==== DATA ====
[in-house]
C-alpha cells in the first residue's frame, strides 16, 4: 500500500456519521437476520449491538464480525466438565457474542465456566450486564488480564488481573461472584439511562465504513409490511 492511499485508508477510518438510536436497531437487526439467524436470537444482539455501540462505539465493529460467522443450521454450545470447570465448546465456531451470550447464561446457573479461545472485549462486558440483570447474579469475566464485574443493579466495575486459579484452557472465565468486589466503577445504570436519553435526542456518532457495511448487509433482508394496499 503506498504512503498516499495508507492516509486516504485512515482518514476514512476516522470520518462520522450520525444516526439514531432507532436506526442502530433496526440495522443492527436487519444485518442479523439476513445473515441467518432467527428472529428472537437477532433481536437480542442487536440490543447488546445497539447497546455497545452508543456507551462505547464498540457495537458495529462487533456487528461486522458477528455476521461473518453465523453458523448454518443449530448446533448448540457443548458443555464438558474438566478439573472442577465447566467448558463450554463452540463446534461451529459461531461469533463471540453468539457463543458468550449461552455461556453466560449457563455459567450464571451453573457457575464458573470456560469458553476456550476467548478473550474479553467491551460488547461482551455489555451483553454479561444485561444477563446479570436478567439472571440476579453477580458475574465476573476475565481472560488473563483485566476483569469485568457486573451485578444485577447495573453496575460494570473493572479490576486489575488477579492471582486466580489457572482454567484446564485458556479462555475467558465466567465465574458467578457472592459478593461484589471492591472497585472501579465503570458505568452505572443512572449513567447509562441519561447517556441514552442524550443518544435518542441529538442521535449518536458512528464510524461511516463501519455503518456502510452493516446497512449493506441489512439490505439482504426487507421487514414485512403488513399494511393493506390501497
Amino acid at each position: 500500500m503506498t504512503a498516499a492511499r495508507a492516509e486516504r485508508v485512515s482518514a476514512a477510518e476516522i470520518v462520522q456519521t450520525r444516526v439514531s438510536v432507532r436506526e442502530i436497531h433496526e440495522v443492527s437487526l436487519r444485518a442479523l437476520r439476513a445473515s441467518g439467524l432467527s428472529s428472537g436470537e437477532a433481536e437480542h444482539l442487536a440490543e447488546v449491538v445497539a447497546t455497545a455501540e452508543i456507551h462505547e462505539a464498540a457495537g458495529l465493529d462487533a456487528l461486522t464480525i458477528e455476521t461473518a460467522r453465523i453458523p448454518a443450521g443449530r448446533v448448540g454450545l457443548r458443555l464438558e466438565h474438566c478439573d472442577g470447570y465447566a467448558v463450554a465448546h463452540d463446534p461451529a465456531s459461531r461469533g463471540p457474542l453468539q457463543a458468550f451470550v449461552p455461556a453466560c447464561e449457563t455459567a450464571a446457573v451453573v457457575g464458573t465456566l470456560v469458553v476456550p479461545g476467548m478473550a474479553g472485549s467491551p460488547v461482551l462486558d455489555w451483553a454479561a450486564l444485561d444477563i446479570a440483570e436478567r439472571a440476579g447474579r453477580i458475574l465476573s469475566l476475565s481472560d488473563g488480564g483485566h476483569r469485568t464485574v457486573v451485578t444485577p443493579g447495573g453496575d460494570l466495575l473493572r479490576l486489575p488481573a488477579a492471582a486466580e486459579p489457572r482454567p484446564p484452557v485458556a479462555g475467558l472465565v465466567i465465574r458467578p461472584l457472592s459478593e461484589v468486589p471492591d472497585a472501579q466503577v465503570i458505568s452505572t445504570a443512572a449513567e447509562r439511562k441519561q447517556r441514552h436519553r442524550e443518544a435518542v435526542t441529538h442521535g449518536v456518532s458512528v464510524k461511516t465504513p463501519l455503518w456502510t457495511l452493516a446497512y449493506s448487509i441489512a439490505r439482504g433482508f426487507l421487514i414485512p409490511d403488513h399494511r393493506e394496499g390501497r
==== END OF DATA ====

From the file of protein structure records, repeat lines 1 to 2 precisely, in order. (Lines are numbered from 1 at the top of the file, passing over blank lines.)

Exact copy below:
[in-house]
C-alpha cells in the first residue's frame, strides 16, 4: 500500500456519521437476520449491538464480525466438565457474542465456566450486564488480564488481573461472584439511562465504513409490511 492511499485508508477510518438510536436497531437487526439467524436470537444482539455501540462505539465493529460467522443450521454450545470447570465448546465456531451470550447464561446457573479461545472485549462486558440483570447474579469475566464485574443493579466495575486459579484452557472465565468486589466503577445504570436519553435526542456518532457495511448487509433482508394496499 503506498504512503498516499495508507492516509486516504485512515482518514476514512476516522470520518462520522450520525444516526439514531432507532436506526442502530433496526440495522443492527436487519444485518442479523439476513445473515441467518432467527428472529428472537437477532433481536437480542442487536440490543447488546445497539447497546455497545452508543456507551462505547464498540457495537458495529462487533456487528461486522458477528455476521461473518453465523453458523448454518443449530448446533448448540457443548458443555464438558474438566478439573472442577465447566467448558463450554463452540463446534461451529459461531461469533463471540453468539457463543458468550449461552455461556453466560449457563455459567450464571451453573457457575464458573470456560469458553476456550476467548478473550474479553467491551460488547461482551455489555451483553454479561444485561444477563446479570436478567439472571440476579453477580458475574465476573476475565481472560488473563483485566476483569469485568457486573451485578444485577447495573453496575460494570473493572479490576486489575488477579492471582486466580489457572482454567484446564485458556479462555475467558465466567465465574458467578457472592459478593461484589471492591472497585472501579465503570458505568452505572443512572449513567447509562441519561447517556441514552442524550443518544435518542441529538442521535449518536458512528464510524461511516463501519455503518456502510452493516446497512449493506441489512439490505439482504426487507421487514414485512403488513399494511393493506390501497